Does this mean all GAC advice on new gTLDs is open to appeal now?

Maybe. There are numerous instances of the ICANN board accepting GAC advice without demanding an explanation from the GAC.

At a bare minimum, the applicant for .gcc, which was rejected in the same breath as .africa, now seems to have a case to appeal the decision. The applicant for .thai is in a very similar situation.

Amazon’s lawyers will no doubt also be poring over yesterday’s decision closely; its .amazon bid was also killed off by GAC advice.

But in the case of .amazon, it would be hard to argue it was a .africa-style summary execution. ICANN took extensive advice and delayed its decision for a long time before killing off that application.

The ruling essentially calls the part of the Applicant Guidebook that gives the GAC its strong advisory powers over new gTLD applications into question.

Literally hundreds of new gTLD applications were affected by the Beijing communique.

Anything else of note?

Yes.

First, large parts of the decision have been redacted. The redactions mostly appear to relate to sensitive documents disclosed between the parties (reading between the lines, I think some of them related to DCA’s purported support from a certain African government) that the panel ruled should remain private last September.

Second, the decision inexplicably quotes the ICANN bylaws text “MISSION AND CORE VALUES” as “MISSION AND CORE (Council of Registrars) VALUES”, in what appears to be a weird search-and-replace error by an unknown party. CORE (Council of Registrars) is of course a registry back-end provider with apparently no involvement in .africa whatsoever.

Third, it seems I’ve been elected Pope. I hereby select “Dave” as my Papal name and will commence my program of donating all Church assets to the poor forthwith.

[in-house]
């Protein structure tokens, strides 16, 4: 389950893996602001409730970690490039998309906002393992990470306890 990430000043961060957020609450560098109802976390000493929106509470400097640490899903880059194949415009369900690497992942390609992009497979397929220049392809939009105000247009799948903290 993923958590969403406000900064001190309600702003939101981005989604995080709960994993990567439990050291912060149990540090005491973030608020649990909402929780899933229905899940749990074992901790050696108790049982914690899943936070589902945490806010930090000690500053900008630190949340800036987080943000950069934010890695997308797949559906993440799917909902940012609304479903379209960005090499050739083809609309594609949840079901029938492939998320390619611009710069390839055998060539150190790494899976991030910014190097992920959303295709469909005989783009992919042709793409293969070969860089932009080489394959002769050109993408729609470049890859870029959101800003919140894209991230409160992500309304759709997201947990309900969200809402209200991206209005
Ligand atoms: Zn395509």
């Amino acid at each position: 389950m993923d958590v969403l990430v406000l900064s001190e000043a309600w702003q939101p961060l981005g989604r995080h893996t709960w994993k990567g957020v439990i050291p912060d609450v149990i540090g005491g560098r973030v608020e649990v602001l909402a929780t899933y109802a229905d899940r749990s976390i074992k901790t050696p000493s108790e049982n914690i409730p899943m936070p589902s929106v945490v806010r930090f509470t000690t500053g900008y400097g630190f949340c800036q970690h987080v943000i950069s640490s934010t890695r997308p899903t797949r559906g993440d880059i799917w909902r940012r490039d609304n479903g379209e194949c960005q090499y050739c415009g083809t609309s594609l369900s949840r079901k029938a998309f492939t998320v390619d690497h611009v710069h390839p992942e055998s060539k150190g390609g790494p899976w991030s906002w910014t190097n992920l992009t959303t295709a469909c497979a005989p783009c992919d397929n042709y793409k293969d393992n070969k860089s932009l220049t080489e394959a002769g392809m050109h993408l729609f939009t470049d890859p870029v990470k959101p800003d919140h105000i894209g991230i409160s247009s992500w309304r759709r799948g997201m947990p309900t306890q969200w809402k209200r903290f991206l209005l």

ICANN holds its ground on weaseled GAC advice

Kevin Murphy, September 11, 2014, Domain Policy

While many members of the community are getting upset about the plan to make it harder for ICANN’s board to overrule GAC advice, today we got a reminder that the board is not the GAC’s lapdog.

The New gTLD Program Committee is standing firm on the way it creatively reinterpreted Governmental Advisory Committee advice to make it less punishing on a few dozen new gTLD registries.

The NGPC passed a resolution on Monday approving an updated scorecard to send to the GAC. ICANN chair Steve Crocker delivered it to GAC chair Heather Dryden yesterday.

A “GAC scorecard” is a table of the GAC’s demands, taken from the formal advice it issues at the end of each public meeting, with the NGPC’s formal responses listed alongside.

The latest scorecard (pdf) addresses issues raised in the last five ICANN meetings, dating back to the Beijing meeting in April 2013.

The issues mainly relate to the GAC’s desire that certain new gTLDs, such as those related to regulated industries, be locked down much tighter than many of the actual applicants want.

One big point of contention has been the GAC’s demand that registrants in gTLDs such as .attorney, .bank and .doctor should be forced to provide a relevant licence or other credentials at point of sale.

The GAC’s exact words, from its Beijing communique (pdf), were:

At the time of registration, the registry operator must verify and validate the registrants’ authorisations, charters, licenses and/or other related credentials for participation in that sector.

However, when the NGPC came up with its first response, in November last year, it had substantially diluted the advice. The creative reinterpretation I mentioned earlier read:

Registry operators will include a provision in their Registry-Registrar Agreements that requires Registrars to include in their Registration Agreements a provision requiring a representation that the Registrant possesses any necessary authorisations, charters, licenses and/or other related credentials for participation in the sector associated with the Registry TLD string.